The world of cybersecurity is a scary one. It’s especially so when it comes to vehicles. The reason is simple: In other areas of security, the end game generally is lost money or the inconvenience of getting a new credit card. In vehicle hacking, what’s at stake can actually be physical safety. It’s bad enough to lose a few bucks. It’s quite another thing to lose one’s brakes.

The government is taking it seriously. In late October, the National Highway Traffic Safety Administration released best practices for auto makers. The guidelines call for a layered approach in which the highest risk attacks are prioritized. Protection of critical vehicle systems and consumer information is emphasized. The document, according to the NHTSA press release, also provides best practices for “researching, investigating, testing and validating cybersecurity measures.”

Concerns about the potential for hacking of automobiles have evolved during the past few years. If one event catalyzed those worries – especially among computer experts -- it was a story posted at Wired in July of 2015. It described how hackers Charlie Miller and Chris Valasek took over a Jeep Cherokee as increasingly alarmed reporter Andy Greenberg rode on a St. Louis highway. Miller and Valasek fiddled with the radio, windshield wipers and air conditioning. Then they got serious and scared the wits out of Greenberg:

Immediately my accelerator stopped working. As I frantically pressed the pedal and watched the RPMs climb, the Jeep lost half its speed, then slowed to a crawl. This occurred just as I reached a long overpass, with no shoulder to offer an escape. The experiment had ceased to be fun.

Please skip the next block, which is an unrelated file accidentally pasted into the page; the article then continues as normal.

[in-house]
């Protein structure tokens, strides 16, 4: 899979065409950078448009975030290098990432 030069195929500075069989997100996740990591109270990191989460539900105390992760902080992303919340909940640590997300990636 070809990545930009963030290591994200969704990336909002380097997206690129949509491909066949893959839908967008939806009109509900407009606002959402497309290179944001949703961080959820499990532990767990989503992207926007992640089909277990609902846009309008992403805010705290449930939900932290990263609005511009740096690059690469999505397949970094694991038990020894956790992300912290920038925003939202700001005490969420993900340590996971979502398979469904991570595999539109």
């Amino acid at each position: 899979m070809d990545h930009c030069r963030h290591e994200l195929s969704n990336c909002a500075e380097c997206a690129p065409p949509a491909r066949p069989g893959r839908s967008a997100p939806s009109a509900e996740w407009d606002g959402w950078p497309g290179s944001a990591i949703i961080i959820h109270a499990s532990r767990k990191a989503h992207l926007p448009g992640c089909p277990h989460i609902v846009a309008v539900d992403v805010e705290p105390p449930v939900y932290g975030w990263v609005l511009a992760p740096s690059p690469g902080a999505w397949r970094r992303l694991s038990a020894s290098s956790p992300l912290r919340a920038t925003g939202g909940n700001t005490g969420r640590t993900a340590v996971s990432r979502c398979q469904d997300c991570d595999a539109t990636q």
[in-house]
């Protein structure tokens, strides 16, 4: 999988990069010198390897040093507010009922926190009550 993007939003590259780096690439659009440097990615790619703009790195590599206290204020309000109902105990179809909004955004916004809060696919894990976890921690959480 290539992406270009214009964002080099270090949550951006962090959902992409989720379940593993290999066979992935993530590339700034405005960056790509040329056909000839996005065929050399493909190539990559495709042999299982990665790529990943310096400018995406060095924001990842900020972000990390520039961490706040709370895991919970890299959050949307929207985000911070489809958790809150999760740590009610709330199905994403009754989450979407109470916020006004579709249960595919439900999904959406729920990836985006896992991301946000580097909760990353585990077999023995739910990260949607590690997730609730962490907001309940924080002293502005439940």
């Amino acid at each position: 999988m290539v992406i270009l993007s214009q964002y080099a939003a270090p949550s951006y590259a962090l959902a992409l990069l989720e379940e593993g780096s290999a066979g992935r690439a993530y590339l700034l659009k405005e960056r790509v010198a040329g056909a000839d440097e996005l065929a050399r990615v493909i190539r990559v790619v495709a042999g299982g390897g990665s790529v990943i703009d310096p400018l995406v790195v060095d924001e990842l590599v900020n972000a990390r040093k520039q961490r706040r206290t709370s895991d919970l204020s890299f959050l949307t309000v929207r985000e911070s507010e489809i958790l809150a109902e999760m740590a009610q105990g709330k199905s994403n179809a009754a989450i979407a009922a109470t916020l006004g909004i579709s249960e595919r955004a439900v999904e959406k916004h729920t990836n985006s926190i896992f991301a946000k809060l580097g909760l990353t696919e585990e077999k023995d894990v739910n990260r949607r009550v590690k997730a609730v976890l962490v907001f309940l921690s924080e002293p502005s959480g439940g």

Three things were learned from the story: Greenberg learned not to trust his life to computer geeks, even those who appear to be friendly. Chrysler Fiat learned that they had to recall and patch software in 1.4 million vehicles. The public learned that there could be a big problem with connected vehicles.

Not all the hacks of automobiles are life-threatening, of course. The fact is that automobiles, just like everything else, are ever-more deeply connected. This makes it possible for more traditional hacks to proliferate. For instance, intrusions into car entertainment systems can steal vital personal information. Other pertinent data – such as where the vehicle goes and the state of the various systems on the car – can be garnered by tapping into vehicle GPS and maintenance systems, respectively. The fact that these don’t seem so bad is a sign of how the terrifying the prospect of losing control of the car’s operation is.

The challenges of hacking vehicles are growing. The next step up the ladder of worries is the idea that crackers (bad hackers) will attack autonomous (self-driving) vehicles. This is not futuristic stuff: Autonomous vehicles have evolved to the point that Uber is testing them in Pittsburgh. While autonomous vehicles can reduce accidents, hackers conceivably could instruct them to all turn left or right simultaneously or take some other awful action.

Vehicles are inherently dangerous. They are also loaded with data. Hopefully, the government and industry will redouble efforts to keep everybody on the road safe. Automobile makers must work with security experts to protect the elements of vehicle security that are directly related to physical safety. Entertainment and other systems are important, of course, but can be attended to later.